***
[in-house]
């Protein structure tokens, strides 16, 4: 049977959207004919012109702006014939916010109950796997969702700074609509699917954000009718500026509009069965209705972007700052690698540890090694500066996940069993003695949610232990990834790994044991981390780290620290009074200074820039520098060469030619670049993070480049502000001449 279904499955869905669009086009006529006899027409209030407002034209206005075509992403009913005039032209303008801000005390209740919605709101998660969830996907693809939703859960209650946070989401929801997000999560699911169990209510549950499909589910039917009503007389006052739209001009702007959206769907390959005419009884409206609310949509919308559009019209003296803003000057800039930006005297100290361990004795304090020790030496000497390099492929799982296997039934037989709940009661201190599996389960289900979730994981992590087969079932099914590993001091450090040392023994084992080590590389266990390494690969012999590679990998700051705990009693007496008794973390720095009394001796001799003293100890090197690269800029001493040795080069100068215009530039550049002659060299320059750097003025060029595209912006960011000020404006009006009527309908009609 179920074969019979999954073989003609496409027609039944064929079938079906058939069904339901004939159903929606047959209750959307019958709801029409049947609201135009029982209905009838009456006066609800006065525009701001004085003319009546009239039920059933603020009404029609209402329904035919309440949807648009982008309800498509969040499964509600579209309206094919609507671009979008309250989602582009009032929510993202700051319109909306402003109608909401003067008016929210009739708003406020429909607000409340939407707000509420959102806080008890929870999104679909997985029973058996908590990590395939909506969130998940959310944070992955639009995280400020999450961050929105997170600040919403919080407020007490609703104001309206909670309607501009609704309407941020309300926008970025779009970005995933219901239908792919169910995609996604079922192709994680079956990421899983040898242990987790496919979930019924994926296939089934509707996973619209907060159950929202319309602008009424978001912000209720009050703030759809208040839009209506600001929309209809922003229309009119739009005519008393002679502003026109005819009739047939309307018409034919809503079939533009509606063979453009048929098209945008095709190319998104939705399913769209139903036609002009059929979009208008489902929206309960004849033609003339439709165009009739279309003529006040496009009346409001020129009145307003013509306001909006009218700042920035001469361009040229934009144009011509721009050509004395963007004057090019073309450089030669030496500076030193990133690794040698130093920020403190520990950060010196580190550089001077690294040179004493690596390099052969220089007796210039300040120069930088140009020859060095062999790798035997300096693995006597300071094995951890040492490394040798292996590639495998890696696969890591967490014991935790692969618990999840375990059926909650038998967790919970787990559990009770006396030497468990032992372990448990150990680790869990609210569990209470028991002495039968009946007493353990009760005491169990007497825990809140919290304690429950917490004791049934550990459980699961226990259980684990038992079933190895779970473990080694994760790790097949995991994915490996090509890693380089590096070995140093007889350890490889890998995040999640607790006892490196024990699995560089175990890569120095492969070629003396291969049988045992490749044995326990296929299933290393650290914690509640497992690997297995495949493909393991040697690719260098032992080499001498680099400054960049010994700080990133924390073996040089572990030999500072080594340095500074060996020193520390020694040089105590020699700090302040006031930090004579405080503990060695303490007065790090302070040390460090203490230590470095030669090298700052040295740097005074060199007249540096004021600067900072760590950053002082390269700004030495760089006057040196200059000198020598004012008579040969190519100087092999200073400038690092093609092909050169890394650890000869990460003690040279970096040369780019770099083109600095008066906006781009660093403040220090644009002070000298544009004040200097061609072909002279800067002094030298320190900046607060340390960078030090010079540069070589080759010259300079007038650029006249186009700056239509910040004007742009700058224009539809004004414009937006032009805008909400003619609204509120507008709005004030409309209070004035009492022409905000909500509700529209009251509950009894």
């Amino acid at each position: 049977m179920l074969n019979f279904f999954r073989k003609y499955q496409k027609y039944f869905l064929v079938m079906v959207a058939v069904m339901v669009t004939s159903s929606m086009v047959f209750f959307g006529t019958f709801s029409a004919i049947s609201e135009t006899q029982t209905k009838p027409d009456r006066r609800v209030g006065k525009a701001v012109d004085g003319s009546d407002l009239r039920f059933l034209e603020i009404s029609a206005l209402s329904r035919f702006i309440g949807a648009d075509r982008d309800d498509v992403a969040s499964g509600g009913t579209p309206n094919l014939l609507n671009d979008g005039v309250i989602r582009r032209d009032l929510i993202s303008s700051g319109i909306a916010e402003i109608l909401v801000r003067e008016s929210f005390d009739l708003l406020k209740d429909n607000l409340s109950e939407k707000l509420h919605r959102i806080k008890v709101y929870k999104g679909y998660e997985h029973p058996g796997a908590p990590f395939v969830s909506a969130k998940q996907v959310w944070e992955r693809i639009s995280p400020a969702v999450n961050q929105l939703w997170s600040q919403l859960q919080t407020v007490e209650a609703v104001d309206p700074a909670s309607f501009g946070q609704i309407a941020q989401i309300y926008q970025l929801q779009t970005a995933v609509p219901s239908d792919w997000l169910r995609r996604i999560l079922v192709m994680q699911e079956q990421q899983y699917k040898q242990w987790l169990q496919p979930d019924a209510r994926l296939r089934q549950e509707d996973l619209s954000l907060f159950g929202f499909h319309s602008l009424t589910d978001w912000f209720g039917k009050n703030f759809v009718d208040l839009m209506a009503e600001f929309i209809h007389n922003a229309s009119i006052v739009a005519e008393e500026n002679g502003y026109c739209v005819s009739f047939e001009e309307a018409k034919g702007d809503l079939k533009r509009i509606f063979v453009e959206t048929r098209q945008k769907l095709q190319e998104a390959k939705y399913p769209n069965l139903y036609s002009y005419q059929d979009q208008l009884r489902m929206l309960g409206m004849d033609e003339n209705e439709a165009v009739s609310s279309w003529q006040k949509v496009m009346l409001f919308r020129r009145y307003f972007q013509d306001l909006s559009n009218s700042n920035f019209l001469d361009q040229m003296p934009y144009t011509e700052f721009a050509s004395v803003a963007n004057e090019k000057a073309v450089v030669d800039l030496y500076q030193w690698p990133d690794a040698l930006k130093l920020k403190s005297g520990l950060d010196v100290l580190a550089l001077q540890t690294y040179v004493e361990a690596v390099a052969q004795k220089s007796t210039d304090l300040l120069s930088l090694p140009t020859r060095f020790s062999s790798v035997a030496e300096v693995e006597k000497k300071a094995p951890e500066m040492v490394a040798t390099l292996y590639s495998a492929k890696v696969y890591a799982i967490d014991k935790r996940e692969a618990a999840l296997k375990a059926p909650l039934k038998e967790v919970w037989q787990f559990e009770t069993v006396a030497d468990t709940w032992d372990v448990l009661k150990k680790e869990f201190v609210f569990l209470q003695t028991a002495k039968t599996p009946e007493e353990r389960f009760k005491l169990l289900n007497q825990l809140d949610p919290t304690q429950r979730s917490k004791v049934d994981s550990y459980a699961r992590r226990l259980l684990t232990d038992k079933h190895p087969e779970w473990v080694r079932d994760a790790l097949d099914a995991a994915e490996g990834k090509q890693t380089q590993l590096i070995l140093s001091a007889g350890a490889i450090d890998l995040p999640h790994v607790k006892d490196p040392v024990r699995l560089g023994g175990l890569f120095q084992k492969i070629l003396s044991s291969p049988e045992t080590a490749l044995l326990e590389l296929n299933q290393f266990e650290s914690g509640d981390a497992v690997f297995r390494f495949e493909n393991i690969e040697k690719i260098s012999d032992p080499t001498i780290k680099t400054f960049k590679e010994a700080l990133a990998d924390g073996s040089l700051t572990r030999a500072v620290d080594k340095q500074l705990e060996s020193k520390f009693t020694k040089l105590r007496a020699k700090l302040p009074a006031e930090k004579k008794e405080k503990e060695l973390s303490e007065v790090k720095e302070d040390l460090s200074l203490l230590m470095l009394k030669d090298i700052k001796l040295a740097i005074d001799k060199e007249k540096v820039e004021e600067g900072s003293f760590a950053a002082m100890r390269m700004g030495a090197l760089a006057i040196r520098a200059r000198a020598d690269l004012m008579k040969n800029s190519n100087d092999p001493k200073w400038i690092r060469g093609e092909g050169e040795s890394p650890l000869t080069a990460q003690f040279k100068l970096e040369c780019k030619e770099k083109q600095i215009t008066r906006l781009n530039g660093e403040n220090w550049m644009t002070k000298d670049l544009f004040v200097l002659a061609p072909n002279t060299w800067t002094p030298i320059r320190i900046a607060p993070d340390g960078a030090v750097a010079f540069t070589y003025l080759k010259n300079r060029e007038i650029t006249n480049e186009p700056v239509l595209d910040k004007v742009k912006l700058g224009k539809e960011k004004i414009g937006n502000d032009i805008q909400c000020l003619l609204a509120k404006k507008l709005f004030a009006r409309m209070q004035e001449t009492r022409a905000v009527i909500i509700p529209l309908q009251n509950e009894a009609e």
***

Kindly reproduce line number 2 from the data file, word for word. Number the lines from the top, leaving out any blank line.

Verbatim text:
């Protein structure tokens, strides 16, 4: 049977959207004919012109702006014939916010109950796997969702700074609509699917954000009718500026509009069965209705972007700052690698540890090694500066996940069993003695949610232990990834790994044991981390780290620290009074200074820039520098060469030619670049993070480049502000001449 279904499955869905669009086009006529006899027409209030407002034209206005075509992403009913005039032209303008801000005390209740919605709101998660969830996907693809939703859960209650946070989401929801997000999560699911169990209510549950499909589910039917009503007389006052739209001009702007959206769907390959005419009884409206609310949509919308559009019209003296803003000057800039930006005297100290361990004795304090020790030496000497390099492929799982296997039934037989709940009661201190599996389960289900979730994981992590087969079932099914590993001091450090040392023994084992080590590389266990390494690969012999590679990998700051705990009693007496008794973390720095009394001796001799003293100890090197690269800029001493040795080069100068215009530039550049002659060299320059750097003025060029595209912006960011000020404006009006009527309908009609 179920074969019979999954073989003609496409027609039944064929079938079906058939069904339901004939159903929606047959209750959307019958709801029409049947609201135009029982209905009838009456006066609800006065525009701001004085003319009546009239039920059933603020009404029609209402329904035919309440949807648009982008309800498509969040499964509600579209309206094919609507671009979008309250989602582009009032929510993202700051319109909306402003109608909401003067008016929210009739708003406020429909607000409340939407707000509420959102806080008890929870999104679909997985029973058996908590990590395939909506969130998940959310944070992955639009995280400020999450961050929105997170600040919403919080407020007490609703104001309206909670309607501009609704309407941020309300926008970025779009970005995933219901239908792919169910995609996604079922192709994680079956990421899983040898242990987790496919979930019924994926296939089934509707996973619209907060159950929202319309602008009424978001912000209720009050703030759809208040839009209506600001929309209809922003229309009119739009005519008393002679502003026109005819009739047939309307018409034919809503079939533009509606063979453009048929098209945008095709190319998104939705399913769209139903036609002009059929979009208008489902929206309960004849033609003339439709165009009739279309003529006040496009009346409001020129009145307003013509306001909006009218700042920035001469361009040229934009144009011509721009050509004395963007004057090019073309450089030669030496500076030193990133690794040698130093920020403190520990950060010196580190550089001077690294040179004493690596390099052969220089007796210039300040120069930088140009020859060095062999790798035997300096693995006597300071094995951890040492490394040798292996590639495998890696696969890591967490014991935790692969618990999840375990059926909650038998967790919970787990559990009770006396030497468990032992372990448990150990680790869990609210569990209470028991002495039968009946007493353990009760005491169990007497825990809140919290304690429950917490004791049934550990459980699961226990259980684990038992079933190895779970473990080694994760790790097949995991994915490996090509890693380089590096070995140093007889350890490889890998995040999640607790006892490196024990699995560089175990890569120095492969070629003396291969049988045992490749044995326990296929299933290393650290914690509640497992690997297995495949493909393991040697690719260098032992080499001498680099400054960049010994700080990133924390073996040089572990030999500072080594340095500074060996020193520390020694040089105590020699700090302040006031930090004579405080503990060695303490007065790090302070040390460090203490230590470095030669090298700052040295740097005074060199007249540096004021600067900072760590950053002082390269700004030495760089006057040196200059000198020598004012008579040969190519100087092999200073400038690092093609092909050169890394650890000869990460003690040279970096040369780019770099083109600095008066906006781009660093403040220090644009002070000298544009004040200097061609072909002279800067002094030298320190900046607060340390960078030090010079540069070589080759010259300079007038650029006249186009700056239509910040004007742009700058224009539809004004414009937006032009805008909400003619609204509120507008709005004030409309209070004035009492022409905000909500509700529209009251509950009894």